Overcoming Self-Negation

The Church and Junkanoo in Contemporary Bahamian Society

By Carlton Turner

Overcoming Self-Negation

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  • ISBN: 9781532687006
  • Pages: 180
  • Publication Date: 10/7/2020
  • Retail Price: $23.00
Web Price: $18.40
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  • ISBN: 9781532687006
  • Format: epub
  • Publication Date: 10/7/2020
  • Retail Price: $23.00
Web Price: $18.40
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Overcoming Self-Negation

The Church and Junkanoo in Contemporary Bahamian Society

By Carlton Turner

paperback-logo

PAPERBACK

  • ISBN: 9781532687006
  • Pages: 180
  • Publication Date: 10/7/2020
  • Retail Price: $23.00
Web Price: $18.40
BUY FROM AMAZON.COM
ebook-logo

eBOOK

  • ISBN: 9781532687006
  • Format: epub
  • Publication Date: 10/7/2020
  • Retail Price: $23.00
Web Price: $18.40
BUY FROM AMAZON.COM
Web Price: $18.40
BUY FROM AMAZON.COM
 

*All eBooks are non-returnable

** Click here to review our ePub FAQ and policies.

About-

Bearing in mind the complex and multiple legacies of slavery and colonialism, particularly as they present themselves in the African Caribbean, Turner addresses what he sees as a fundamental but underexplored phenomenon: Self-Negation. He defines this as the tendency for persons living in the aftermath of slavery and colonialism to “not” like themselves, or to live with a dissonance in their identity. This problem is particularly seen in the relationship between the Church and African indigenous religious heritages within the region. Using the Bahamas as the site for qualitative research and theological reflection, he explores the complex relationship between the Church and Junkanoo, an African Caribbean street festival. Whilst Bahamians eagerly participate in both spheres, it is the common belief that Church is sacred and Junkanoo is secular, and the two should never mix. Turner theorizes that the theological root of the issue is the kinds of colonial hermeneutics that still inform church and cultural practices. Whilst Self-Negation is perpetuated by a hermeneutic of dichotomy, Turner proposes a counter, a hermeneutic of embrace, that takes African indigenous cultural heritages seriously and brings wholeness to the kinds of religious and cultural identities within postcolonial and post-slavery societies.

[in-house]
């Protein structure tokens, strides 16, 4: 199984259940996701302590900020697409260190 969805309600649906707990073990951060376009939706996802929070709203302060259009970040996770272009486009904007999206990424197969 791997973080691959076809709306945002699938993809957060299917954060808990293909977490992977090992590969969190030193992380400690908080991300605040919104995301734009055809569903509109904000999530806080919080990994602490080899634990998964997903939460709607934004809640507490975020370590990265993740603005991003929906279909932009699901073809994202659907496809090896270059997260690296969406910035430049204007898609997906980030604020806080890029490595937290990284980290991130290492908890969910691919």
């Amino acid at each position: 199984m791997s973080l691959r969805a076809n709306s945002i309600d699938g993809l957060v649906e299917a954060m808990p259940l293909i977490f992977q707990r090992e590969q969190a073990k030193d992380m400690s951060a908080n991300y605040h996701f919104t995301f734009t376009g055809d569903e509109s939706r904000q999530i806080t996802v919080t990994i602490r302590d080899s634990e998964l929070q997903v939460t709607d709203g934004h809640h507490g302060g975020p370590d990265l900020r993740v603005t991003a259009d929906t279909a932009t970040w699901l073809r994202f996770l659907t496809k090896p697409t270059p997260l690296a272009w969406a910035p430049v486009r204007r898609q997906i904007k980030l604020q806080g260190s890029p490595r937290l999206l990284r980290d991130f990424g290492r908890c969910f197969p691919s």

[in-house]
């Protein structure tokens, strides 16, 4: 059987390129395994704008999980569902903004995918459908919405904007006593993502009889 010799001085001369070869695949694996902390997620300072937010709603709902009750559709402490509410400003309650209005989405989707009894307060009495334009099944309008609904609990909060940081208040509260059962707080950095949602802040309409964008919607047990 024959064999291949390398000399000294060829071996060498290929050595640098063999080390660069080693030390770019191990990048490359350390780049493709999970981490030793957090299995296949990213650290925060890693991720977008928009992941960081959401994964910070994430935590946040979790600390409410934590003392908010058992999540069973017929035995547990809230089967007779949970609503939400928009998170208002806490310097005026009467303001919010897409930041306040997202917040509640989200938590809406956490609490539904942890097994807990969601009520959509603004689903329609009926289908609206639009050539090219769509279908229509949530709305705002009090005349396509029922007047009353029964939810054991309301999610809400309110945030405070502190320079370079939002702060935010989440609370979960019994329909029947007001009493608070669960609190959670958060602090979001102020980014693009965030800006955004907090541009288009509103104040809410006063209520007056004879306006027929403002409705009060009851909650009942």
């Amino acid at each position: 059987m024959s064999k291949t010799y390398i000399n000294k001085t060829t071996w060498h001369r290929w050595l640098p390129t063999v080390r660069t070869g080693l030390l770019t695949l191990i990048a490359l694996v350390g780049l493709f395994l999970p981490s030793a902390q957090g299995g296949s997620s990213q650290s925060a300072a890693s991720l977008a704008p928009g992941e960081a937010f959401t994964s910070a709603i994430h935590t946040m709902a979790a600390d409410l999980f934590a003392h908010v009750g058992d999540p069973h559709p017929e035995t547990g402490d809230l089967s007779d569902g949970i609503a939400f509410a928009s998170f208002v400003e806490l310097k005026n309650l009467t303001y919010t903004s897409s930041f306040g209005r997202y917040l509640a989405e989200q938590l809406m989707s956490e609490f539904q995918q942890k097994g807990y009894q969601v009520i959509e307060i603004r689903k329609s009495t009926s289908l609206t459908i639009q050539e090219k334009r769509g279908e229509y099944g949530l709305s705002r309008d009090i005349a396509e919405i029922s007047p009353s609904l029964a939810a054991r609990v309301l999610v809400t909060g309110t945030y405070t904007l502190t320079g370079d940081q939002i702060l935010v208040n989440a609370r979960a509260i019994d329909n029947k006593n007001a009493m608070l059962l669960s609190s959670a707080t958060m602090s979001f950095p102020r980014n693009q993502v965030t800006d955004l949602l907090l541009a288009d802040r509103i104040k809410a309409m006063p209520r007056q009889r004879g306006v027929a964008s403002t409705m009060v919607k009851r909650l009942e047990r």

Endorsements & Reviews-

“One of the perennial problems facing the church in the former expanses of the British Empire has been the challenge of contextualizing the faith in a manner that seeks to refute the hegemonic control of their former colonial masters. . . . In producing Overcoming Self-Negation, Carlton Turner has written a remarkable book that provides a startling array of theological tools that seek to empower all believers in postcolonial contexts to shake off the shackles of internalized oppression. . . . This is genuinely a must-read book.”

—Anthony Reddie, University of South Africa



“Carlton Turner is among a growing number of renowned Caribbean theologians. His book, Overcoming Self-Negation, is a brilliant theological reflection on the major Bahamian Cultural Festival of Junkanoo. It is among a short list of pioneering works on the role that cultural celebration plays in a Caribbean theology of liberation. All who know, or know of, the Caribbean experience should read Overcoming Self-Negation.”

—Kirkley C. Sands, Codrington College, Barbados



“Thoughtful and scholarly, Turner’s passion for his native country and church is refracted through multi-layered analysis and tested by original ethnographic research. He challenges the ideology of self-negation which pervades the consciousness of the enslaved and is perpetuated by the church’s rejection of indigenous culture. He advocates a hermeneutic of embrace which can bring healing and empowerment to those caught in the unresolved tension between the culture and the church they love. Practical, contextual, postcolonial, Black, and womanist theologians, scholars, and practitioners, as well as those engaging in ethnographic research, have much to learn from this wise, rich, and creative work.”

—Nicola Slee, Vrije Universiteit, Amsterdam

Contributors-

Carlton Turner

Bio(s)-

Carlton Turner is currently a tutor in Contextual and Practical Theology at the Queen’s Foundation, Birmingham. As a Bahamian Anglican priest, trained and ordained in the Caribbean, he has spent a fruitful part of his ministry in the diocese of Lichfield, and also as an honorary research fellow at the Queen’s Foundation. Carlton is passionate about the kinds of wisdom to be learned from the Caribbean and its multiple indigenous heritages.

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